During President Barack Obama’s visit to Vietnam, he conducted a Q&A session in Ho Chi Minh City on Wednesday and received an unexpected musical performance.
A Vietnamese female rapper named Suboi stood up to ask Obama a question, but not before mentioning that she was a musical artist.
Obama — who was seemingly surprised and intrigued — asked her to briefly spit a few rhymes before moving on to her question.
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He even busted out his own mini beat box to get her started. She was prepared to oblige and asked if he wanted her to rap in English or Vietnamese and, as one might guess, the POTUS chose Vietnamese. (Because, who wouldn’t want to be rapped to in Vietnamese?)
When she finished, she explained in English what she had said. As it turns out, she made a bold political statement in just a few short lines in the presence of one of the most influential world leaders.
Her lyrics were about rich people with big houses and material wealth not being truly happy. According to Mashable, she added that she has been stereotyped in the music industry and has been dismissed as just a “cute girl.”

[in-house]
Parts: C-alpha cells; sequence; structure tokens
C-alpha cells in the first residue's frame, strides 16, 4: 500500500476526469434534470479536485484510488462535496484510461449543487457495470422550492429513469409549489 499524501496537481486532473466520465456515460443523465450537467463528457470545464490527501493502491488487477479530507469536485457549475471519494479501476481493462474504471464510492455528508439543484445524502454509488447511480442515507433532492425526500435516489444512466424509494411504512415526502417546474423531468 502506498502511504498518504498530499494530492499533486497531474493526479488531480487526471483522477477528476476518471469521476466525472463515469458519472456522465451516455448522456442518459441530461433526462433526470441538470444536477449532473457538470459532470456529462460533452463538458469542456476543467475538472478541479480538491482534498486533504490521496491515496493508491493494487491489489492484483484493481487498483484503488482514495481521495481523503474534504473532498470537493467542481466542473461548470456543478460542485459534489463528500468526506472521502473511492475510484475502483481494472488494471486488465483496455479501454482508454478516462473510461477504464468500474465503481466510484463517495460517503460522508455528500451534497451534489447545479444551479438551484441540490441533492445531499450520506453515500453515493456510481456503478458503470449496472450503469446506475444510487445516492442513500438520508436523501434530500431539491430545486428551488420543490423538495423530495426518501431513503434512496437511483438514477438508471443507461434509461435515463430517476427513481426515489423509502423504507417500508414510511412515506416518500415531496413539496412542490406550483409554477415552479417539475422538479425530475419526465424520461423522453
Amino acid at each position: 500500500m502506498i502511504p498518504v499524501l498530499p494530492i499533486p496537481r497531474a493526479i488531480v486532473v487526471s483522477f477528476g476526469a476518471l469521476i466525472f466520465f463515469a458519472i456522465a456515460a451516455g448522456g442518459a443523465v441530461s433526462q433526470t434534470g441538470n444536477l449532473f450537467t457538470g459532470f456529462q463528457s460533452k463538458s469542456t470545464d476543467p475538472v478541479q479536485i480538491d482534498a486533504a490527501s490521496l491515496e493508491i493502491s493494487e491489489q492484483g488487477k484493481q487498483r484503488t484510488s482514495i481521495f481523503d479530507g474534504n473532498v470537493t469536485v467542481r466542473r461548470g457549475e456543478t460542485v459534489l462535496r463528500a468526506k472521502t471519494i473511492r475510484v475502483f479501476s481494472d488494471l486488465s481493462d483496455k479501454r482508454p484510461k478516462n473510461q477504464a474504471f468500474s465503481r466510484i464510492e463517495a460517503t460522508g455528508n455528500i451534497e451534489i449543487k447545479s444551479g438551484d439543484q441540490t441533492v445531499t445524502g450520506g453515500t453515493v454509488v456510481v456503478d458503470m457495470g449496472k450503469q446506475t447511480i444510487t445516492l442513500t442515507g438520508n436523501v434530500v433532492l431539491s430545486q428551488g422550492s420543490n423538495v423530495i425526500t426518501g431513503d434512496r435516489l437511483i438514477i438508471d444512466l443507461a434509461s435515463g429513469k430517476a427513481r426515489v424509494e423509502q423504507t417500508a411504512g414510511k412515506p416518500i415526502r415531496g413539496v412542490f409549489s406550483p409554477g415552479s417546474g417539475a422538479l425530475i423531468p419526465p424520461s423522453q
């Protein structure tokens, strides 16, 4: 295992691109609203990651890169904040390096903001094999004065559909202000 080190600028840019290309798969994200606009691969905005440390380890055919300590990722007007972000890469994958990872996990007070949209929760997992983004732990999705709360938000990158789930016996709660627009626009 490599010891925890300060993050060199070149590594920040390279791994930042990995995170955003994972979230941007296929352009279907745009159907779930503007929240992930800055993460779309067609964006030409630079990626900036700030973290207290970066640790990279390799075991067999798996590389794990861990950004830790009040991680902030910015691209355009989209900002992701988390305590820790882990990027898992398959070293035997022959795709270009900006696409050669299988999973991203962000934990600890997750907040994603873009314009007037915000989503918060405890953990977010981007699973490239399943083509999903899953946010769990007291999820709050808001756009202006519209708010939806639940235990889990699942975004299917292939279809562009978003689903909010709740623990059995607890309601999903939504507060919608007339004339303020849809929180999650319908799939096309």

“Vietnamese people don't think rapping is for women,” she said.
Obama admitted that the same mentality exists in the U.S. and began to engage with Suboi about hip hop culture and how it is a necessary form of expression.
“There's always been, sort of, sexism and gender stereotypes in the music industry, like every other part of life,” he said.
“And imagine if at the time that rap was starting off that the government had said 'no' because some of the things you say are offensive, or some of the lyrics are rude or you're cursing too much,” he added. “That connection that we've seen now in hip-hop culture around the world wouldn't exist. So you've got to let people express themselves. That's part of what a modern 21st-century culture is all about.”
Ironically, Obama’s conversation with Suboi about expression directly correlates with a current issue going on in Vietnam in which officials have been trying to restrict social media and internet access to try to suppress public dissent.
We aren’t sure what Suboi’s original question was going to be, but the spontaneous and authentic exchange that came out of her impromptu performance was certainly worthwhile.
Watch Obama and Suboi's full conversation below. (Performance begins around 1:00).
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